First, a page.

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Senate weighs options on Osinbajo’s comments over 2017 budget


Members of the Nigerian Senate at a plenary. PHOTO: TWITTER/ NIGERIAN SENATE

The Senate is considering whether or not to sue the presidency regarding its powers and control over budgets.

Acting President Yemi Osinbajo’s recent comments that the National Assembly had no powers to inject projects into a budget bill as proposed by the President has attracted different reactions from the Senate as it concerns the right step to take.

While many advised the Senate leadership to insist that the President must implement the budget as signed into law strictly or face the consequences, others wanted the upper chamber to take the Presidency to court so that the controversy could be resolved by the judiciary.


Yet, some lawmakers are of the view that the Presidency should go to court if it had issues with the powers of the National Assembly over the budget.

The Guardian learnt that the divergent opinions expressed by the Senators, was a source of serious concern to its leadership.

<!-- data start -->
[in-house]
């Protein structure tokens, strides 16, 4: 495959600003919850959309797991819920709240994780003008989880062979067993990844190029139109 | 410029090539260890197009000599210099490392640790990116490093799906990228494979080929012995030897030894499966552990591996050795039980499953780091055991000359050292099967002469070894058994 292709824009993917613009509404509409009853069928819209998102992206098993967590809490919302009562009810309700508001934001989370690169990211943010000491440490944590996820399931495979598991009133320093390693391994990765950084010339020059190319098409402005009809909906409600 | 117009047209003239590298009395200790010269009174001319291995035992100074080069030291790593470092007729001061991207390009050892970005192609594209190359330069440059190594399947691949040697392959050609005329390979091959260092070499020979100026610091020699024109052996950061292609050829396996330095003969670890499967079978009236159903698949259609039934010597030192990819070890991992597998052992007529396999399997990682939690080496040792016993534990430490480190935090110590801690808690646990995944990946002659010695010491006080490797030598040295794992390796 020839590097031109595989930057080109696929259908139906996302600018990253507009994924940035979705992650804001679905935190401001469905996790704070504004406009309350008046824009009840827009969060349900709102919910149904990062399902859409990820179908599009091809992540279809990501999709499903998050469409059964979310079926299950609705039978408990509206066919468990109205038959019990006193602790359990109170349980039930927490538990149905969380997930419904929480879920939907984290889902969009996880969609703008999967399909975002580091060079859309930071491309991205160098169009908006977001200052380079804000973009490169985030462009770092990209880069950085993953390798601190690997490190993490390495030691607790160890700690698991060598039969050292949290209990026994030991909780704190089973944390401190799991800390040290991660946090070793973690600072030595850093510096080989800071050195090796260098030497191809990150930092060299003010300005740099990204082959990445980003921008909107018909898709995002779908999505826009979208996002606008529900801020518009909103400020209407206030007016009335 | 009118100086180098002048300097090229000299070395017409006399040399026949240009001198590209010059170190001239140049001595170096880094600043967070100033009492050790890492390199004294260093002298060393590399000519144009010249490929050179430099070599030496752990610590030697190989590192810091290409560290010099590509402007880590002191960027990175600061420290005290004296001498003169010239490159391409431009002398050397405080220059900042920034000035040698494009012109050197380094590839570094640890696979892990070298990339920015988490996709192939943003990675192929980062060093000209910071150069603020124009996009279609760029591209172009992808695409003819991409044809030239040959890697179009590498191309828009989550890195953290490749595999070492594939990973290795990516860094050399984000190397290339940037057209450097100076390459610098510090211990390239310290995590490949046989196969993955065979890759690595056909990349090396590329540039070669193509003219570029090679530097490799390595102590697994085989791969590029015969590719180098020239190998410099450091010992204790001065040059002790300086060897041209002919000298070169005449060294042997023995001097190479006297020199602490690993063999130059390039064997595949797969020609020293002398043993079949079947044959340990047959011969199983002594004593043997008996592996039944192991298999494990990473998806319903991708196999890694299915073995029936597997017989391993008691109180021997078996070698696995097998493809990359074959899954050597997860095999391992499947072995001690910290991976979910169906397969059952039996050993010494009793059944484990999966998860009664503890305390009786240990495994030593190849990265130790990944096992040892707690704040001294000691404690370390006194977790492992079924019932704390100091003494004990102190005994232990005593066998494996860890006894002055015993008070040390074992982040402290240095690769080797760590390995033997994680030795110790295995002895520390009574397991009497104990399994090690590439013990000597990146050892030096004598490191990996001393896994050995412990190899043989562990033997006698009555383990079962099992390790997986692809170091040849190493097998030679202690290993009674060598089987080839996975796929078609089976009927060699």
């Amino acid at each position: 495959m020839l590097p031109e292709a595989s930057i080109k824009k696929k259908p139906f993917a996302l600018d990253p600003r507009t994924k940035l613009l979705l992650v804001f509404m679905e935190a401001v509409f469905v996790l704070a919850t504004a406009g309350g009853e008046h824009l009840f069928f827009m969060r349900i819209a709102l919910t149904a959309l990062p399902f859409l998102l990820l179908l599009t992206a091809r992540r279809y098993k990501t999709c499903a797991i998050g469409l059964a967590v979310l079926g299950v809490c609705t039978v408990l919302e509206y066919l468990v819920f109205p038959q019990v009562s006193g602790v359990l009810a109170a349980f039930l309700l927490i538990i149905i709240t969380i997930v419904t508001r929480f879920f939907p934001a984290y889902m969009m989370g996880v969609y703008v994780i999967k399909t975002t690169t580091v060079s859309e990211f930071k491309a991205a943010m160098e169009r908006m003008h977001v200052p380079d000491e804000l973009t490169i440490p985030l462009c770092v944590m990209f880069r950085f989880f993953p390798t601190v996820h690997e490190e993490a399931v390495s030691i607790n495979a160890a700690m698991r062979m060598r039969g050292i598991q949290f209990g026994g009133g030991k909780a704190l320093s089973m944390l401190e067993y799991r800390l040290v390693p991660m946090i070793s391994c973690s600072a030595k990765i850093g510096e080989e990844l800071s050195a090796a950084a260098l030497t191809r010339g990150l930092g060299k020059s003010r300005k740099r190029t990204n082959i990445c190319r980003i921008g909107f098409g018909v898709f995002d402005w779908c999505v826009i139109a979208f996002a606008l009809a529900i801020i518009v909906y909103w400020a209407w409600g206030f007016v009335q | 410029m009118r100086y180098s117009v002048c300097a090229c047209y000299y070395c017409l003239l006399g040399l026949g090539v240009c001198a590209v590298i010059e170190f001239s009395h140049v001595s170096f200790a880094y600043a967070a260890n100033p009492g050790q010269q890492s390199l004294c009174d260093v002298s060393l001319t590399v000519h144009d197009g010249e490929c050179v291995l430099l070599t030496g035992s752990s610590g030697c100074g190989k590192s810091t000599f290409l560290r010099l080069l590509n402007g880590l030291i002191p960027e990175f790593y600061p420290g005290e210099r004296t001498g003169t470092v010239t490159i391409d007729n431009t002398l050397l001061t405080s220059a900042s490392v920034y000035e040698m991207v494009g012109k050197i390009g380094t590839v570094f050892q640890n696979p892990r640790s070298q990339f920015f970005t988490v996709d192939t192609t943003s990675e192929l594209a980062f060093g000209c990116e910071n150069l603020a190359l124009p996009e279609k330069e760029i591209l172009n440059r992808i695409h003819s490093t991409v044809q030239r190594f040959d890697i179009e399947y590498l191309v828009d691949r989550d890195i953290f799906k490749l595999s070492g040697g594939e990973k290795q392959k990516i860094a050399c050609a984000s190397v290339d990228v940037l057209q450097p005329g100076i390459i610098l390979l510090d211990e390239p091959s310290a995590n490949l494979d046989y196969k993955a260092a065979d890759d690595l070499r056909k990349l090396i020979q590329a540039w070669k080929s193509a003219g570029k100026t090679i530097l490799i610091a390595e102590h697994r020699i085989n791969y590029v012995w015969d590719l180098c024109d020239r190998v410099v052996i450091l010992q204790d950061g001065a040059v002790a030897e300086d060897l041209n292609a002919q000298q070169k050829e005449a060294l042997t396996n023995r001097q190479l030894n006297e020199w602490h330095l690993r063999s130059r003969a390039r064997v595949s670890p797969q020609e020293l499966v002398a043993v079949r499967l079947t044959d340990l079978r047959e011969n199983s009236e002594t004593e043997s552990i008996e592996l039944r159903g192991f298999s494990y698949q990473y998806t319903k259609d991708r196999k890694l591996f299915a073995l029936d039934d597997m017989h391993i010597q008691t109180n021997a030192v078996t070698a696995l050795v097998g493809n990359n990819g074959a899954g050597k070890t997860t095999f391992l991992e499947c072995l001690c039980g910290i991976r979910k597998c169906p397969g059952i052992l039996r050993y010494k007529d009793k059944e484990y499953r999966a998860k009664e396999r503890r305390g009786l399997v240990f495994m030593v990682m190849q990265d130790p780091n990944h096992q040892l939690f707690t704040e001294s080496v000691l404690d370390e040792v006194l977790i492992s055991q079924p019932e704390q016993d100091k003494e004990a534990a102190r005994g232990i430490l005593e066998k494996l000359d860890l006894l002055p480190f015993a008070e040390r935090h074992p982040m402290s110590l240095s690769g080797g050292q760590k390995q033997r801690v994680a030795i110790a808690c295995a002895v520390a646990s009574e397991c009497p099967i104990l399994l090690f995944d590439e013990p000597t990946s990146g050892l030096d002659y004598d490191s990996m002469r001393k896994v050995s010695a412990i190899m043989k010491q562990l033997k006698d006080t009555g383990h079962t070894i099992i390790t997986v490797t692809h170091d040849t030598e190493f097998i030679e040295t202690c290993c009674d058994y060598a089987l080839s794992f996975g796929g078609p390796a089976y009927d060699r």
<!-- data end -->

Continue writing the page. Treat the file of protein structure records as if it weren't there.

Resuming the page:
A meeting of the Senate leadership would, therefore, be convened immediately after the Sallah holidays to decide on the right steps to take.

In two separate motions moved in both chambers shortly before the Sallah break, lawmakers had expressed dismay over Osinbajo’s comments and challenged him to take the matter to the Supreme Court, but Senate President Bukola Saraki and Speaker of the House of Representatives, Yakubu Dogara quickly stepped in and averted further discussion on the issue.

In an interview with The Guardian, a member of the Senate Committee on Appropriation, Rafiu Ibrahim, said that there was nothing wrong with the budget passed by the National Assembly and assented to by the Acting President.

Ibrahim, who is also the chairman of the Senate Committee on Banking, Insurance and Other Financial Institutions, asserted that the leadership of the National Assembly had always bent over backwards to accommodate some reservations by the Presidency in the past did not mean that the legislature was unaware of its powers as provided in section 80 of the 1999 Constitution.

On whether the National Assembly would seek the interpretation of the constitution on the budget at the court, Ibrahim said: “That is not for us. We have the powers to pass the budget and that is what we have done. It is now left for the executive. If they want to seek clarification in court, they are free to do so.”

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